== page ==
October 26, 2009

NSSF Distributes AR-15 Fact Card

NEWTOWN, Conn.—The National Shooting Sports Foundation is providing a Modern Sporting Rifle Fact Card to get out the mechanical facts of the operation of AR-15-style rifles.

"Groups wanting to ban AR-15-style rifles have for years purposely spread misinformation about these firearms to aid their cause," said Steve Sanetti, president of NSSF. "We must work harder to help protect the right of hunters and sports shooters to own the firearms of their choice, including semi-automatic rifles, pistols and shotguns, for lawful purposes. Gun owners everywhere can help correct the misinformed, whether it's a friend, fellow hunter, elected official or the media. NSSF is assisting this nationwide campaign by issuing the Modern Sporting Rifle Fact Card as a resource."

The pocket-size fact card is available to read or download. The card contains these facts, among others:

  • The AR in "AR-15" rifle stands for "Armalite Rifle," after the company that developed it in the 1950s. "AR" does NOT stand for "assault rifle" or "automatic rifle."
  • AR-15-style rifles are NOT "assault weapons" or "assault rifles." An assault rifle is fully automatic -- a machine gun. Automatic firearms have been severely restricted from civilian ownership since 1934.
  • If someone calls an AR-15-style rifle an "assault weapon," he or she either supports banning these firearms or does not understand their function and sporting use, or both. Please correct them. "Assault weapon" is a political term created by California anti-gun legislators to ban some semi-automatic rifles there in the 1980s.
  • AR-15-style rifles look like military rifles, such as the M-16, but function like other semi-automatic civilian sporting firearms, firing only one round with each pull of the trigger.
  • Chamberings include .22, .223 (5.56 x 45mm), 6.8 SPC, .308, .450 Bushmaster and about a dozen others. Upper receivers for pistol calibers such as 9 mm, .40, and .45 are available. There are even .410 shotgun versions.

To download the pdf, click here.

Comments (4)

The term assault rifle does indeed pre-date Sugarmann, but he brought the concept of assault WEAPON into play as part of VPC's disinformation propaganda to persuade voters and pols who are ignorant of the subject of firearms that semi-auto rifles are actually machine guns used by criminals.

German "sturmgewehr" translates literally as "stormrifle." Actually gewehr can mean any long gun, either rifle or shotgun.

Anyway, the Army and Marines don't use the specious phrase assault weapon. They call their select-fire, magazine fed, gas-operated firearms rifles. It's only the dishonest civil-and-human-rights thieves who call semi-automatic firearms assault weapons, and they often don't distinguish between rifles, shotgun, and handguns. If it's semi-auto, it's an assault weapon. They also call scoped deer rifles sniper weapons.

So much for open, civil debate with leftists.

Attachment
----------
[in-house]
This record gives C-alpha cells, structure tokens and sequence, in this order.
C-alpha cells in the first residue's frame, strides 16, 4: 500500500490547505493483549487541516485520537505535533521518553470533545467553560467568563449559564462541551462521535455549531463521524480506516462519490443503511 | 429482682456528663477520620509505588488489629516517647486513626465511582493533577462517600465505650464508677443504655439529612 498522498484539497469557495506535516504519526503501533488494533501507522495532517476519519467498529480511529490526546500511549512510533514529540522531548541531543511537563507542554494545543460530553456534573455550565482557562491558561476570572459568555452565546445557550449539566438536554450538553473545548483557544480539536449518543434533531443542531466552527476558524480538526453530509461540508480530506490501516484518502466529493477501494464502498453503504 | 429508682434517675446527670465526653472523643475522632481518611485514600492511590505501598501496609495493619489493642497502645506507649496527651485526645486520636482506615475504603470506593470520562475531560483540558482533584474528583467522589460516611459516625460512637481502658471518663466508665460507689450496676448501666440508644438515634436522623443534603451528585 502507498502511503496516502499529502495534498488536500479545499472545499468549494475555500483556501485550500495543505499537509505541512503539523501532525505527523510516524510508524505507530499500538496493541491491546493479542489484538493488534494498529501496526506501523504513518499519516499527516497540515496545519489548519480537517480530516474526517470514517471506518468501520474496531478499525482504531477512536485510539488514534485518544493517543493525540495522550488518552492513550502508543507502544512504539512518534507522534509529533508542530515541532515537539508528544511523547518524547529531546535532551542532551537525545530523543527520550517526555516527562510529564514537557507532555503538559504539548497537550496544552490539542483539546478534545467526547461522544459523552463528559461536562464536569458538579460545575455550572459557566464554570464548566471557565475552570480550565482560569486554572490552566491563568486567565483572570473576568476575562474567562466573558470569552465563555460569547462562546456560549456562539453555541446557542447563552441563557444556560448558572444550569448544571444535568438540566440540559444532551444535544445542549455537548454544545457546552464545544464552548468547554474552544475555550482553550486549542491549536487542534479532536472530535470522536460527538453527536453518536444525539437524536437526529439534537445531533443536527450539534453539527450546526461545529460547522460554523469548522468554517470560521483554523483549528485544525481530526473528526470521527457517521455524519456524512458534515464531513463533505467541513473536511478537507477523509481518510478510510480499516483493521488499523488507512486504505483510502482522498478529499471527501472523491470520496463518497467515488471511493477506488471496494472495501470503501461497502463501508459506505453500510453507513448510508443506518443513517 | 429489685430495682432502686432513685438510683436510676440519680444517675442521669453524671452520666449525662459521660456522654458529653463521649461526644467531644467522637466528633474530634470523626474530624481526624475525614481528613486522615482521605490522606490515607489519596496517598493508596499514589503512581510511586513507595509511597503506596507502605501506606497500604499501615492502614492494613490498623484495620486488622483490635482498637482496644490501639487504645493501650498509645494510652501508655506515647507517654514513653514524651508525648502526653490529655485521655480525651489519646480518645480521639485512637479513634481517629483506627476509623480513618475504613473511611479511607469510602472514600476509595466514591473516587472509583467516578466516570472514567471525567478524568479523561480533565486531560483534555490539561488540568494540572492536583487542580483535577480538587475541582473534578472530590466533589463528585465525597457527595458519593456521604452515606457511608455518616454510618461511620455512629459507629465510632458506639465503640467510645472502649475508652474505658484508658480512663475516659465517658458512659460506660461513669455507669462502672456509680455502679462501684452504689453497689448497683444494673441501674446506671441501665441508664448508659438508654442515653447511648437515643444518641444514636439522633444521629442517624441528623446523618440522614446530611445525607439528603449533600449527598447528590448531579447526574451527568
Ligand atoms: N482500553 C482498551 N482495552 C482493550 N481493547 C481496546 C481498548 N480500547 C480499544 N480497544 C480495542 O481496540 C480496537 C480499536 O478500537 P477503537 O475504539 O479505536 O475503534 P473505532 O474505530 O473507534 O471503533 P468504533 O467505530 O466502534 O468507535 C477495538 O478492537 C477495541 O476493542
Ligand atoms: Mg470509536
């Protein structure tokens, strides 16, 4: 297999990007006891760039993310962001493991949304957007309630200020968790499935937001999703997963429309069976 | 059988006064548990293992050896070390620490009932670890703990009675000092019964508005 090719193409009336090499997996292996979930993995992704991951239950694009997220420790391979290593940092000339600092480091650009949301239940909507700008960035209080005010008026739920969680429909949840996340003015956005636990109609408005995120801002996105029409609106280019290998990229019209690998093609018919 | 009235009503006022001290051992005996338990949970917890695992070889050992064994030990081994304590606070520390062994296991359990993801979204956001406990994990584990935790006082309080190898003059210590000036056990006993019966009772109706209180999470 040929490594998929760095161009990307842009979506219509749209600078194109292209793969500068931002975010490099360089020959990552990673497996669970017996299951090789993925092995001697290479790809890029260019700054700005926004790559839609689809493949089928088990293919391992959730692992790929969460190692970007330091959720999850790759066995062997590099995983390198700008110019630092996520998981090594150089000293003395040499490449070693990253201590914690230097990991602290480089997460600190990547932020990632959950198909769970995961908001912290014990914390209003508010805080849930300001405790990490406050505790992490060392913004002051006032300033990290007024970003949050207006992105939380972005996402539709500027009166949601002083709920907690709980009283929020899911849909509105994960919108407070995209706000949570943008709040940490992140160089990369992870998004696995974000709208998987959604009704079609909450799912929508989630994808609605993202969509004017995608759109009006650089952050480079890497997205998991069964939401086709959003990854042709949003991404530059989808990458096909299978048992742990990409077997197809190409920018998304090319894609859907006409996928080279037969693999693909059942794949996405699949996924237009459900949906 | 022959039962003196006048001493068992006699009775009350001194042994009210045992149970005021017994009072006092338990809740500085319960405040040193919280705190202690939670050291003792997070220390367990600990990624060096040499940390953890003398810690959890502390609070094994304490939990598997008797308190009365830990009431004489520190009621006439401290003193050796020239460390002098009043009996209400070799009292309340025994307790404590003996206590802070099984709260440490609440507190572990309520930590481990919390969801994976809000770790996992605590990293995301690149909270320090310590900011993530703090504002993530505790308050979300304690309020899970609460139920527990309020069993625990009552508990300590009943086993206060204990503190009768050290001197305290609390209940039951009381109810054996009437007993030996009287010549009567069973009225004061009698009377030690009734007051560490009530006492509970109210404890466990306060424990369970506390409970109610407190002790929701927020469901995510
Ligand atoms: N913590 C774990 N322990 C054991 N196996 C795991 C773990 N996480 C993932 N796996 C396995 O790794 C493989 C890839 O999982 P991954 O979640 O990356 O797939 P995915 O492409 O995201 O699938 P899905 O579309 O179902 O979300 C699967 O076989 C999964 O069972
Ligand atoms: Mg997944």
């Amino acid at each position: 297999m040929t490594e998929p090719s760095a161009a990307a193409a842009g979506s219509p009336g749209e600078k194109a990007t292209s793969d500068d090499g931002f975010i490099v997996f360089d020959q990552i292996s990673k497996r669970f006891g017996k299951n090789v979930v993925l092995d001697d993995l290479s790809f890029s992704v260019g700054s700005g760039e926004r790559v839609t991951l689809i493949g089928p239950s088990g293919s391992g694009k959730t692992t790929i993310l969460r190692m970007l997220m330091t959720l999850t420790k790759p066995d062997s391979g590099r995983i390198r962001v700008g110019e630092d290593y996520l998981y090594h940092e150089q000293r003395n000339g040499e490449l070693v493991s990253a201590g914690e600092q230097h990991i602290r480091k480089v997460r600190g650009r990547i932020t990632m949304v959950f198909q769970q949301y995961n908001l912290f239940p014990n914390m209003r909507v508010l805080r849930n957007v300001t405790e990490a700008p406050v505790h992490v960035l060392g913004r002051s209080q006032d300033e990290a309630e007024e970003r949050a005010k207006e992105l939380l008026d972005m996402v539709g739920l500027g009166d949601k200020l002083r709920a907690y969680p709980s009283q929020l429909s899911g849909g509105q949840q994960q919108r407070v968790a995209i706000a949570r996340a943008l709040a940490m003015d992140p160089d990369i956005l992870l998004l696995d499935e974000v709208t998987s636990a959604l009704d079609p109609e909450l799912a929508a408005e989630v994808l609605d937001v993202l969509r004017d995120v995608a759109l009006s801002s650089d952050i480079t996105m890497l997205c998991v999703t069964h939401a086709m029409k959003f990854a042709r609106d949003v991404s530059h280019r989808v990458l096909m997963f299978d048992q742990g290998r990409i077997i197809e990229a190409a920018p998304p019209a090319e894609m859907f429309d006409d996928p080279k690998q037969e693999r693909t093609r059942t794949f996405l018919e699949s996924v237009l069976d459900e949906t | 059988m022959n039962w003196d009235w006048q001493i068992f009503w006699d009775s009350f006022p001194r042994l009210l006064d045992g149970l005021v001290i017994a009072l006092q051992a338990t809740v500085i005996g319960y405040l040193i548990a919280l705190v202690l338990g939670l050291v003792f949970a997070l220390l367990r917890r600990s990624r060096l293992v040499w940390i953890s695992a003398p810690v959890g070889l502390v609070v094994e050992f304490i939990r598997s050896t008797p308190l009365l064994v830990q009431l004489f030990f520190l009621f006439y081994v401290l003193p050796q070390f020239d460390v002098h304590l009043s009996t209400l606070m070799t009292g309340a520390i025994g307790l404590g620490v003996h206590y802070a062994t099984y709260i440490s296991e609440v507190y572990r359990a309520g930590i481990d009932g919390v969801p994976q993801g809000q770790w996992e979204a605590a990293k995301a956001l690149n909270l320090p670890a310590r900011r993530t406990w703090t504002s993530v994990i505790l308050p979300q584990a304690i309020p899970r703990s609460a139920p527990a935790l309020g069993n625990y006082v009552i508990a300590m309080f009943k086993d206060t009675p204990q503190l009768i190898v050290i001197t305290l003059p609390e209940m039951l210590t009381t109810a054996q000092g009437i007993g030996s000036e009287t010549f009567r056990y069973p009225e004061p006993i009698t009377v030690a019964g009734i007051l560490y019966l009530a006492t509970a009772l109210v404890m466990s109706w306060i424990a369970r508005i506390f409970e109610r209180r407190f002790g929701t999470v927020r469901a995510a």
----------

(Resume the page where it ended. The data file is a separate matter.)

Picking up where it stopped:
Posted by: Lee W | November 2, 2009 10:47 PM    Report this comment

Re the origin of "assault weapon" -- I'm wondering if it was actually "coined" by Sugarmann; perhaps he simply discovered it and adopted using it for political purposes. I had always believed that it arose as a term referring to the German MP-44, either during or just after WWII, translated from the German "sturmgewehr". (Of course, the technical definition is a semi- and full-automatic rifle firing an intermediate-range cartridge smaller and weaker than the full-powered military cartridges of the time (.303 British, 30-'06, 7.62 X 54 Russian, etc.)). You can argue that a 7.62 NATO-caliber rifle isn't an "assault weapon" by this definition, but should instead be referred to as a "battle rifle", which I have seen used by some gun writers. Only rifles firing 5.56 mm, 7.62 X 39, 5.45 mm Russian, & the like would truly be "assault weapons". Of course, then you hang a .450 Bushmaster or .50 Beowulf upper on your AR and we can argue definitions for days after that... :-)

Will (retired employee of the US Army Materiel Command)

Posted by: WILLIAM M | November 2, 2009 11:48 AM    Report this comment

I downloaded the pdf: just to have it. Other than that I remembered why I have never bought this weapon. Other than being a piece of junk on the whole. It is ungainly in the handling of it at least for me, give an M-1, or M1A

Posted by: philbo1311 | November 1, 2009 10:53 PM    Report this comment

"Assault weapon" is a political term created by California anti-gun legislators to ban some semi-automatic rifles there in the 1980s.

No, that's not accurate. The term was coined by Josh Sugarmann of the Violence Policy Center. His openly expressed, deliberate attempt to deceive citizens and politicians into believing that semi-auto rifles were the same thing as machine guns just because they look externally similar is as follows:

"The public's confusion over fully-automatic machine guns versus semi-automatic assault weapons -- anything that looks like a machine gun is presumed to be a machine gun -- can only increase the chance of public support for restrictions on these weapons."

Give the devil his due: Josh is one slicker-than-snot lyin' sumbitx.


Posted by: Lee W | October 27, 2009 5:11 PM    Report this comment

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